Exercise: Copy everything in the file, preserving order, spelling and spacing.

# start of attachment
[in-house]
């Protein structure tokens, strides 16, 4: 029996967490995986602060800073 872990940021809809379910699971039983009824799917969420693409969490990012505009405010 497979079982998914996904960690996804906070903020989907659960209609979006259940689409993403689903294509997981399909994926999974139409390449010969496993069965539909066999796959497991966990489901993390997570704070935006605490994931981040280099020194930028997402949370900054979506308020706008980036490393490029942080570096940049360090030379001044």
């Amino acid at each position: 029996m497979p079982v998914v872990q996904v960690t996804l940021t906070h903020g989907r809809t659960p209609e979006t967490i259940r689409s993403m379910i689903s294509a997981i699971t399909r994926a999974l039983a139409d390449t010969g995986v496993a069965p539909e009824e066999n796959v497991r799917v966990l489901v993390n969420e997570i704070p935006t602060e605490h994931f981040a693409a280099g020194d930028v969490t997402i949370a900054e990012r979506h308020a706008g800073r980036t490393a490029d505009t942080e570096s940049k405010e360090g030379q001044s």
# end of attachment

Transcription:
[in-house]
């Protein structure tokens, strides 16, 4: 029996967490995986602060800073 872990940021809809379910699971039983009824799917969420693409969490990012505009405010 497979079982998914996904960690996804906070903020989907659960209609979006259940689409993403689903294509997981399909994926999974139409390449010969496993069965539909066999796959497991966990489901993390997570704070935006605490994931981040280099020194930028997402949370900054979506308020706008980036490393490029942080570096940049360090030379001044």
């Amino acid at each position: 029996m497979p079982v998914v872990q996904v960690t996804l940021t906070h903020g989907r809809t659960p209609e979006t967490i259940r689409s993403m379910i689903s294509a997981i699971t399909r994926a999974l039983a139409d390449t010969g995986v496993a069965p539909e009824e066999n796959v497991r799917v966990l489901v993390n969420e997570i704070p935006t602060e605490h994931f981040a693409a280099g020194d930028v969490t997402i949370a900054e990012r979506h308020a706008g800073r980036t490393a490029d505009t942080e570096s940049k405010e360090g030379q001044s």